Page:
Three padlocks

Didn’t the Chancellor read our blog on the sustainability of ‘triple lock’?

By Professor Glauco De Vita and Dr Harjit Sekhon, Centre for Business in Society

On the 22nd of November 2023, as part of the Chancellor’s Autumn Statement, the Sunak administration confirmed that in April 2024 the state pension will rise – in accordance with the rules of ‘triple lock’ – by a bumper 8.5%, in line with the headline wage growth figure including bonuses. The decision, which doubtless will be welcomed by many pensioners, not only fails to help Jeremy Hunt find ways to try balancing Britain’s books, it also utterly ignores the warning we [De Vita and Sekhon] raised in our August Blog in this CURB platform about the affordability and sustainability of the Conservative policy in question.

What we wrote in our August blog on the ‘triple lock’

On the 23rd of August 2023, we posted a Blog titled “Is the state pension ‘triple lock’ sustainable?”, alerting readers and policy makers alike to the fact that the ‘triple lock’ (which ensures that the state pension rises each year in line with whichever is highest out of wage growth, inflation or 2.5 per cent) is not sustainable in the medium to long term. To us it seemed inevitable that – despite a delay due to the manifesto pledge – at some point the Government would need to alter the policy.

In that Blog, we went as far as characterising the state pension as a sort of Ponzi scheme. Specifically, the fact that the UK has an ageing population means that at some point in the not-too-distant future, there may simply not be enough workers to pay for the upkeep of the state pension.

New evidence casting doubt on the sustainability of the ‘triple lock’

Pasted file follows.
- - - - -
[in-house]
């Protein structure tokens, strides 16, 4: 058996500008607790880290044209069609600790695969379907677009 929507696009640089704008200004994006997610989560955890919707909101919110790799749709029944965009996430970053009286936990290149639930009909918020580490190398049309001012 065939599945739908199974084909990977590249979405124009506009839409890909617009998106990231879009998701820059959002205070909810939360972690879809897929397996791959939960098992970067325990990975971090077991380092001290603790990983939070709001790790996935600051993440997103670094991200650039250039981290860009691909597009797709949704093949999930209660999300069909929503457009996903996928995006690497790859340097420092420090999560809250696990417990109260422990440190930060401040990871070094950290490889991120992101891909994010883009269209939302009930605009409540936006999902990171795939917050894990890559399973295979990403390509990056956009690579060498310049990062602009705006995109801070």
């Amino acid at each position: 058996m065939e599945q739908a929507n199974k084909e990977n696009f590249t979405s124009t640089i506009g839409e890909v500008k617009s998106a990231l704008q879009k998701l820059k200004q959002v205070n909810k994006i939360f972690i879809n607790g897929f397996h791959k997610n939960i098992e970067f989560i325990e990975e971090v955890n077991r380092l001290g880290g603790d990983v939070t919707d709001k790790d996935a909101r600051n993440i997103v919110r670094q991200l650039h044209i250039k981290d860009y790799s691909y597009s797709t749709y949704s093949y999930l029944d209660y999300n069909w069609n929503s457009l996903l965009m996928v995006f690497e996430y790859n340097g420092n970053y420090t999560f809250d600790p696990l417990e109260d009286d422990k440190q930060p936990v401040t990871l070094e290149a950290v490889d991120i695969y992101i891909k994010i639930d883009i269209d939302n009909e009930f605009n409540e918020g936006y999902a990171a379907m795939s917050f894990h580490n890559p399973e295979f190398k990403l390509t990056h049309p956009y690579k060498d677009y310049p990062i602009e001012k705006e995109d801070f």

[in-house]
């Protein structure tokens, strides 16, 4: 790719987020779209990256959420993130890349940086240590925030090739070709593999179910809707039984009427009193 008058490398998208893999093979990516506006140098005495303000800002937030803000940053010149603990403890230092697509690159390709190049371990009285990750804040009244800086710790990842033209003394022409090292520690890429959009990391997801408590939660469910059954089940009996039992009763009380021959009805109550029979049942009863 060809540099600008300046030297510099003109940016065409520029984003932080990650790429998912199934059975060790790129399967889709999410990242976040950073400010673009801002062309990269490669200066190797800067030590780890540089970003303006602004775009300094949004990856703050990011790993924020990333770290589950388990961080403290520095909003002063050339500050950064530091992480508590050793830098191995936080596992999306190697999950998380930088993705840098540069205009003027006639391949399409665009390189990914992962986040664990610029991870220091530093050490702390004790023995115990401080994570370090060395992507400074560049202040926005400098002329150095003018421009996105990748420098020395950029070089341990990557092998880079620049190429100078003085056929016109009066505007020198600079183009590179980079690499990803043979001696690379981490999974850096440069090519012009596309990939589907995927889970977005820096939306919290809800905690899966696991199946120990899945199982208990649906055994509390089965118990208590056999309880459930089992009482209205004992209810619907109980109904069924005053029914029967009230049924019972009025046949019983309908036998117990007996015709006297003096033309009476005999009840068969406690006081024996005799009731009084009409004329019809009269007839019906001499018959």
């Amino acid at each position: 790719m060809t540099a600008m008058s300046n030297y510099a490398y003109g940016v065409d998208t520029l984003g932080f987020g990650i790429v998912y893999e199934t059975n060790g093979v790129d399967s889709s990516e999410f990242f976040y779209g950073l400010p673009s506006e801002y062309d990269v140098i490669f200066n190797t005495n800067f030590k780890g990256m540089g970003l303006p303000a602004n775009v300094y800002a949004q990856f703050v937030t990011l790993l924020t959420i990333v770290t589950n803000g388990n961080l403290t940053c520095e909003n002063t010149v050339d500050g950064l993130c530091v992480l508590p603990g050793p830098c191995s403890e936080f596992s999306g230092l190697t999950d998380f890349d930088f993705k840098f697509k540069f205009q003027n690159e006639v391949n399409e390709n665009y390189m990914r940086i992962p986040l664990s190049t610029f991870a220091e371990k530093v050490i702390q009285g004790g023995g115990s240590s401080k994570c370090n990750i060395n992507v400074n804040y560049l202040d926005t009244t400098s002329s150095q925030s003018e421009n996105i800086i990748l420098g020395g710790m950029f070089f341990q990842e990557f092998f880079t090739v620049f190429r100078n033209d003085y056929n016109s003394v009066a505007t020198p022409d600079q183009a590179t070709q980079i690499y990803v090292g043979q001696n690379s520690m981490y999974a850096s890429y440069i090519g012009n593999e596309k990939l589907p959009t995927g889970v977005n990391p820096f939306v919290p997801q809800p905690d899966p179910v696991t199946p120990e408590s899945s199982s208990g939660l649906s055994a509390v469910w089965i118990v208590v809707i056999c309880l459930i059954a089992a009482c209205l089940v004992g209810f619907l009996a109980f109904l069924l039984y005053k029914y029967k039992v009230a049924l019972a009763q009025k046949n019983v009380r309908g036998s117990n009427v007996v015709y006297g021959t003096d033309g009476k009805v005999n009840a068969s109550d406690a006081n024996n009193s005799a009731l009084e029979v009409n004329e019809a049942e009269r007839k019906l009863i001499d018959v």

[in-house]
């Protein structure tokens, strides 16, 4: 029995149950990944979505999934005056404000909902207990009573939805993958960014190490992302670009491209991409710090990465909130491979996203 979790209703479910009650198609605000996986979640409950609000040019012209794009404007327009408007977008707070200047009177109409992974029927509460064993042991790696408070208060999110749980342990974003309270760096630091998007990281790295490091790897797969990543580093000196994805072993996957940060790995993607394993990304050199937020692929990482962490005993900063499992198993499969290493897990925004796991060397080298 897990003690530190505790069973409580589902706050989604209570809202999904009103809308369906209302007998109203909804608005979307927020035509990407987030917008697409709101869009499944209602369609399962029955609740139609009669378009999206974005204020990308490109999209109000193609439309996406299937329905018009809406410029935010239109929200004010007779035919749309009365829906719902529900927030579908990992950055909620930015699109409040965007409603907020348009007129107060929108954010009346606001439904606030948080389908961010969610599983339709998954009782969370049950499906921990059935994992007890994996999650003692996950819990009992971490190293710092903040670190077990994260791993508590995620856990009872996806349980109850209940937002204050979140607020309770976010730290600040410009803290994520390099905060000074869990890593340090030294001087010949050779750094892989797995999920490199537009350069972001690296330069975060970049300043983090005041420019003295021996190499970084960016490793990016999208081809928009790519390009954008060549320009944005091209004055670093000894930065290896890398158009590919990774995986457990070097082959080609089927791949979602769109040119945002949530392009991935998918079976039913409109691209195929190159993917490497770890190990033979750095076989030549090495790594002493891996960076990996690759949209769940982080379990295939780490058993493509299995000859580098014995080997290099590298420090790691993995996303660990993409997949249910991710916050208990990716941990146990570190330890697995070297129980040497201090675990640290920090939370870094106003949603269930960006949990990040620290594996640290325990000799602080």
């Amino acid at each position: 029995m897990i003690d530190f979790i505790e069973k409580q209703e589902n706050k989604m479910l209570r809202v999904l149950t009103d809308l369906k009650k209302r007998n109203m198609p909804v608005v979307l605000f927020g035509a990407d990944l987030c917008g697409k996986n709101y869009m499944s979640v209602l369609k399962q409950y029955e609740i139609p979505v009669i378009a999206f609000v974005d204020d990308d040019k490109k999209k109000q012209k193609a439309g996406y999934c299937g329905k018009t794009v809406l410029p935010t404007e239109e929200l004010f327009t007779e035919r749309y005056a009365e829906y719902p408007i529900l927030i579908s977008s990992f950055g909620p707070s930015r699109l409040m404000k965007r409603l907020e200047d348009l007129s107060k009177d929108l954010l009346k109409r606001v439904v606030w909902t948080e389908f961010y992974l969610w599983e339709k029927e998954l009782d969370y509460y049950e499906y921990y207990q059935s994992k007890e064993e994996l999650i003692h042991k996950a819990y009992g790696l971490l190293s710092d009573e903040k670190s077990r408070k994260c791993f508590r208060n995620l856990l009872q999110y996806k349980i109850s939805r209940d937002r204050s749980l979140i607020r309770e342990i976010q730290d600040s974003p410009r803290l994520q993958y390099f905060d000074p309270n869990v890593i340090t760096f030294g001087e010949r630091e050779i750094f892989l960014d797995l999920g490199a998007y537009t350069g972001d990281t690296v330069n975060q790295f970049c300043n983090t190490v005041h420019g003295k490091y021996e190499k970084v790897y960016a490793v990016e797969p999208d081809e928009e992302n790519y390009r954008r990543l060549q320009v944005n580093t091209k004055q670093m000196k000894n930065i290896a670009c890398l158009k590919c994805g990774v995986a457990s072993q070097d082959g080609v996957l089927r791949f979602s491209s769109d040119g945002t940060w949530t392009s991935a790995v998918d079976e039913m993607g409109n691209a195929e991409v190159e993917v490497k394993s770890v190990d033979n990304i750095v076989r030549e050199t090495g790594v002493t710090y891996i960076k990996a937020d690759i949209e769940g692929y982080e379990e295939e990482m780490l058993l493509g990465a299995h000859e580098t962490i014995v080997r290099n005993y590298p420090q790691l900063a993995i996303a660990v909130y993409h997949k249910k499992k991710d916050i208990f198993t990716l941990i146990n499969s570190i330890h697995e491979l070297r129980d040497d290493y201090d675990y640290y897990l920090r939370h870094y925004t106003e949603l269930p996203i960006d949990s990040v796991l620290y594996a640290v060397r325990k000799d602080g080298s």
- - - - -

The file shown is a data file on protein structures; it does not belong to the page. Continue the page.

The evidence available corroborates our argument. In the Government’s latest ‘State Pension age review 2023’ (an analysis required by the Pension Act 2014), it is predicted that by 2070 the number of UK pensioners will rise to almost 4 for every 10 working people, a ratio which will put an unbearable strain on public finances.

The ‘triple lock’ is already costing the public purse an exorbitant amount. The Institute for Fiscal Studies estimated that the policy could cost between £5bn and £45bn a year by 2050. This not only means that the ‘triple lock’ – defined by the Office for Budget Responsibility as a “financial risk” – costs the Treasury an unaffordable fortune, it also means that it will continue to generate intergenerational unfairness by penalising especially people of working age who are now facing rising prices amid the cost-of-living crisis. 

What does the latest Autumn Statement decision on the ‘triple lock’ means?

We view the Chancellor’s decision in the latest Autumn statement to keep the ‘triple lock’ intact and not to temper its formula by stripping out public sector bonuses (which would have at least reduced the figure for the rise in the state pension to 7.8%, the average earnings growth figure for salaries-only excluding bonuses), as a missed opportunity.

The case for using the lower figure was strengthened by the wage inflation-beating impact of bonuses arising from one-off public sector pay settlements in the health service and civil servants last summer which back-dated pay increases. But it is equally clear to us that neither the Tories nor the Labour party are prepared to commit to the triple lock, as it is, in any future manifesto.

The writing’s on the wall for the triple lock policy

That the ‘triple lock’ policy will have to be at least tweaked, is written on the wall. The question is how, not if, as the problem of the sustainability of the policy is here to stay and is now inextricably intertwined with the debate about yet another rise in the state pension age. There is a distinct possibility that in time we will see both, but not now; not with an election on the horizon.

Through understanding the impact of organisations’ activities, behaviours and policies, the Centre for Business in Society at Coventry University seeks to promote responsibility, to change behaviours, and to achieve better outcomes for economies, societies and the individual.